Salt Water is Washed Off

At this stage the aircraft is waterborne, but is provided with three pairs of wheels so that she will constitute a six-wheeled tricycle when she is hauled up. At a signal from the officer in charge, the tractor begins to travel at right angles to the slipway. The hauling cable passes over pulleys fixed in position to afford a pull in direct line with the slope of the slipway. The cable pulls the flying boat, guided by the seaman at the shaft of the trolley, stern-first out of the water. At the same time the cable from the mooring to the bow of the hull is paid off.

Directly the hull is clear of the water a member of the party directs a stream of fresh water on to the hull, washing off the salt Water and any slime. During the halt made to ensure that every item of the beaching gear is in perfect alinement, an inspector enters the hull and begins his careful scrutiny. A power winch, operating through pulleys, hauls the aircraft to the top of the slipway where the tractor resumes hauling, the steering being done by the seaman at the shaft of the stern cradle.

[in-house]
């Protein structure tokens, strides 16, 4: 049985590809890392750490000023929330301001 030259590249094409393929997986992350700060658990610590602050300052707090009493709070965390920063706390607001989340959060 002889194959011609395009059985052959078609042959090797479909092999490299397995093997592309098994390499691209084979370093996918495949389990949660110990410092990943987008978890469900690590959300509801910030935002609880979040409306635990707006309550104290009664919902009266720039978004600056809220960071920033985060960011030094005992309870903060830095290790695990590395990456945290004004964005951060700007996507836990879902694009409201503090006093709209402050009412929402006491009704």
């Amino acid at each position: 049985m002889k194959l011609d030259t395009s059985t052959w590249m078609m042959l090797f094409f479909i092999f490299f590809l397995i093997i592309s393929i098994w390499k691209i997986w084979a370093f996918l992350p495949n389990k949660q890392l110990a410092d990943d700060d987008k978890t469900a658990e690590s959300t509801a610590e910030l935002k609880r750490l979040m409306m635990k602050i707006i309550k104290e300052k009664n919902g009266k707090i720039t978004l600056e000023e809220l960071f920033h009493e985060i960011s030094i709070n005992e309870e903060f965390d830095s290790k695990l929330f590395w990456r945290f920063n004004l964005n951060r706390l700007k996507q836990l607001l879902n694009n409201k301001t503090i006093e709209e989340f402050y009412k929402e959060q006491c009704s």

On a fine day in summer beaching a flying boat appears to an onlooker to be a pleasant occupation; in winter, particularly if the wind is strong, the work is difficult and uncomfortable, especially at night. Even in pleasant conditions the work needs constant care. Lovely as a great liner looks as she moves along the tideway past Hythe, the beaching party is concerned not with her beauty but with her wash.